Pretoria - Correctional Services has launched an investigation of senior warders at Kgosi Mampuru Prison after fresh bribery allegations.
While officials are investigating how the Waterkloof two – Frikkie du Preez and Christoff Becker – could have access to cellphones and other luxuries in jail, an inmate has claimed two officials apparently solicited bribes from inmates, offering them protection, information and a “lavish lifestyle”.
The Pretoria News has in its possession two bank deposit slips made out to two management officials of the Kgosi Mampuru jail, previously known as Pretoria Central Prison, from prisoners. The inmates – available at any time of the day on a cellphone although that is disallowed – said they were tired of corrupt officials extorting exorbitant amounts of money from them.
Allegations of prison warders accepting bribes are not new, but inmates say the situation has spiralled out of control.
Correctional Services spokesman Manelisi Wolela confirmed the two officials named by the inmates were in the prison’s management.
An investigation was under way to determine if the bank details provided by the Pretoria News matched its records of the officials, “to assist in the verification of all facts, after which action will be taken”.
Inmate Brian (not his real name) alleges he has paid well over R5 000 to warders since last August.
“They offer you protection, nice food, information on searches, anything you might need, for a small amount. But once you pay them they start taking advantage and look for any excuse to get money from you,” Brian said.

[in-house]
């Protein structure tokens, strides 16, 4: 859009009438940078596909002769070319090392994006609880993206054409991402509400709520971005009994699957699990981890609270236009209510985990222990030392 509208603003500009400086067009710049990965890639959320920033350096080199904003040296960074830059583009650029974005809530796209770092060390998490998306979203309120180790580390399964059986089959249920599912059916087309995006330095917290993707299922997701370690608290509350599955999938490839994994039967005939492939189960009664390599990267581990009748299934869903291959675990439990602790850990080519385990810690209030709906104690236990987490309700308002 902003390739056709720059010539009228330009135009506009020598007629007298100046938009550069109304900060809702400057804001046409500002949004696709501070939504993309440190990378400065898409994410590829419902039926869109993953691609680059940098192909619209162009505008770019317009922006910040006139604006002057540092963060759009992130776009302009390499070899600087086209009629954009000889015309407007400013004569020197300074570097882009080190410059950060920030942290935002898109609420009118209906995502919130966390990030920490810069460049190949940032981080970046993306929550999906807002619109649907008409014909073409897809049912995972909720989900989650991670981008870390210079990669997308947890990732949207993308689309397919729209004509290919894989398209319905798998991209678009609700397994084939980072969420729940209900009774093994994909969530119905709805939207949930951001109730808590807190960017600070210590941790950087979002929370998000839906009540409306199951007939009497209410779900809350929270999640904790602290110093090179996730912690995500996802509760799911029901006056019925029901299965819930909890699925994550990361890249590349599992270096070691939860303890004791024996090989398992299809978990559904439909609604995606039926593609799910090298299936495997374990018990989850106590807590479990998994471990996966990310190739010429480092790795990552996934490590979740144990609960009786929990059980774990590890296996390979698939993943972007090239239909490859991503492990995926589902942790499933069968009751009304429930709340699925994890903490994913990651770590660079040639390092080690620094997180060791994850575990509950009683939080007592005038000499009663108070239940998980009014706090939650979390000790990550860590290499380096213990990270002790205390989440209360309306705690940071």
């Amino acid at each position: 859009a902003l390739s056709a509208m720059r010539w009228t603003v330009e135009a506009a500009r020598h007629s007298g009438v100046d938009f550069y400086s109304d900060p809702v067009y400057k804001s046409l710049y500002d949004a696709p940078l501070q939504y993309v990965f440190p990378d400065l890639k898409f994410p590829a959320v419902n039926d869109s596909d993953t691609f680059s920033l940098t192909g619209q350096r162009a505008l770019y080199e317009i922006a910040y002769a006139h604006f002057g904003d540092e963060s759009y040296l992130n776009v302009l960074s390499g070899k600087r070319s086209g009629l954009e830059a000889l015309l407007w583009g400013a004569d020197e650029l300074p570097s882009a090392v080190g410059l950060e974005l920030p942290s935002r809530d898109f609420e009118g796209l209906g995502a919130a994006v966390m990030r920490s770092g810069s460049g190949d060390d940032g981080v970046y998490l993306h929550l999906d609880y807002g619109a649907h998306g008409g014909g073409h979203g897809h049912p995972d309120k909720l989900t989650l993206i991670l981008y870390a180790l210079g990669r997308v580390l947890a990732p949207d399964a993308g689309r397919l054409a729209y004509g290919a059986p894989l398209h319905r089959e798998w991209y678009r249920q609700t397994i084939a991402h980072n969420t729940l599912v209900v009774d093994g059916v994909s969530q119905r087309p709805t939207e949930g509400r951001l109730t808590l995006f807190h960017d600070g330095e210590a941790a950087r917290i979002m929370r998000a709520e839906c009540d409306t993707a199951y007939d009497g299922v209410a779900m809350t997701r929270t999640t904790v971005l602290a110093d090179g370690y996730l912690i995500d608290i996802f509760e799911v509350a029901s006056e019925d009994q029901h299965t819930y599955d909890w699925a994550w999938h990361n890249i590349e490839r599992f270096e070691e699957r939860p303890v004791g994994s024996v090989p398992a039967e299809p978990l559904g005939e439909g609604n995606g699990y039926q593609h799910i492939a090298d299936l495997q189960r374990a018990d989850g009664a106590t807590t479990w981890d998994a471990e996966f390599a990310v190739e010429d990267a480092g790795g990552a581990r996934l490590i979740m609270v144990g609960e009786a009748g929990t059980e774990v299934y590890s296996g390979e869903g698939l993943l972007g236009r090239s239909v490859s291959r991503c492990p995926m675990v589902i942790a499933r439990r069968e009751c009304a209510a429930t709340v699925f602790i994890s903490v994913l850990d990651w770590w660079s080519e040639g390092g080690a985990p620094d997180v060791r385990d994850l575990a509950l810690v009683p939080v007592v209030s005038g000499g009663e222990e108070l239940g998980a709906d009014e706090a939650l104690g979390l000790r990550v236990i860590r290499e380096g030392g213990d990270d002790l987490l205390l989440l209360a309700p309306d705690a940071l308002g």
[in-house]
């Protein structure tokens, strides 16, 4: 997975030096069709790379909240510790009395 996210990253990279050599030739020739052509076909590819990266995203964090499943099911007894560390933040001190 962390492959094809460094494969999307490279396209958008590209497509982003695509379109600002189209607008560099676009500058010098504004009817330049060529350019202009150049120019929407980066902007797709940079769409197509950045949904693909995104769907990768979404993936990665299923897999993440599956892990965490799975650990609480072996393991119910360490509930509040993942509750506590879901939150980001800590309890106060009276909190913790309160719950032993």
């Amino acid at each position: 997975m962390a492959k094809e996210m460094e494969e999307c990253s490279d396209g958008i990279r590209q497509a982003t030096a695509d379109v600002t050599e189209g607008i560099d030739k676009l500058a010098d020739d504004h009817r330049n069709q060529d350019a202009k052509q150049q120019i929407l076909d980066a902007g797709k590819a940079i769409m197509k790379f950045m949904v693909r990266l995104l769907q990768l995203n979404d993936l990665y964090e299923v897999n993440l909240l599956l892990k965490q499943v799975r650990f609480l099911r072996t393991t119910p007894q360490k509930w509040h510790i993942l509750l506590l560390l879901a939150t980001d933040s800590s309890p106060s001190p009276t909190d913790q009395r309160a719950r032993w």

Most payments were made in cash, leaving no trail, he said.
In October, Brian and another inmate, Warren (also not his real name), decided to expose those accepting bribes. They had their families pay the so-called bribes into the bank accounts of the two top officials. An amount of R500 was paid into an Absa account in October by Brian’s relatives after the warder informed him of a search and offered to keep his cellphone and electronic tablet safe.
“I gave him R400 through a middleman. After the search he wanted more money to get the stuff back, so I paid a further R500 into his account. Still this was not enough. He asked for more money to pay another person who had assisted in safekeeping my items,” Brian said.
In November, R600 was paid into a Standard Bank account. Despite payment of more than R1 000, the items had not been returned.
Warren had bank deposits made in a desperate attempt not to be transferred to another prison far from his family. “They would threaten to transfer us all the time. I had to pay them not to do that. My wife and family are suffering. That is taking bread from my children.”
The two inmates claim they tried to report the incident to the top management and police, but nothing happened. Wolela said: “We view the claims seriously.”
The management was not aware of complaints.
“Perhaps the investigation will reveal if anyone had suppressed it.”
More than 3 000 correctional officials had been charged with misconduct and corruption in 2012/13 financial year, Correctional Services has said.
A total of 251 officials were dismissed and demoted while 2 850 officials were subjected to misconduct and disciplinary proceedings, Minister Sibusiso Ndebele said in a statement on Monday.
He vowed to root out corruption in his department.
“As the department we will fight fraud and corruption with vigour. We will root out criminal behaviour amongst those who taint our standing, and reputation in society.”
Between April and December of 2013, 28 officials were dismissed, demoted or suspended for offences related to only fraud and corruption.
“In August, Francis Moikutlwi Kwela, 39, who was employed at the department was jailed for five years after he was dismissed for fraud amounting to R1 823 393,10.”
Ndebele said another official involved was to stand trial in the same case and the matter had been handed over to the Asset Forfeiture Unit for recovery.
Pretoria News, Sapa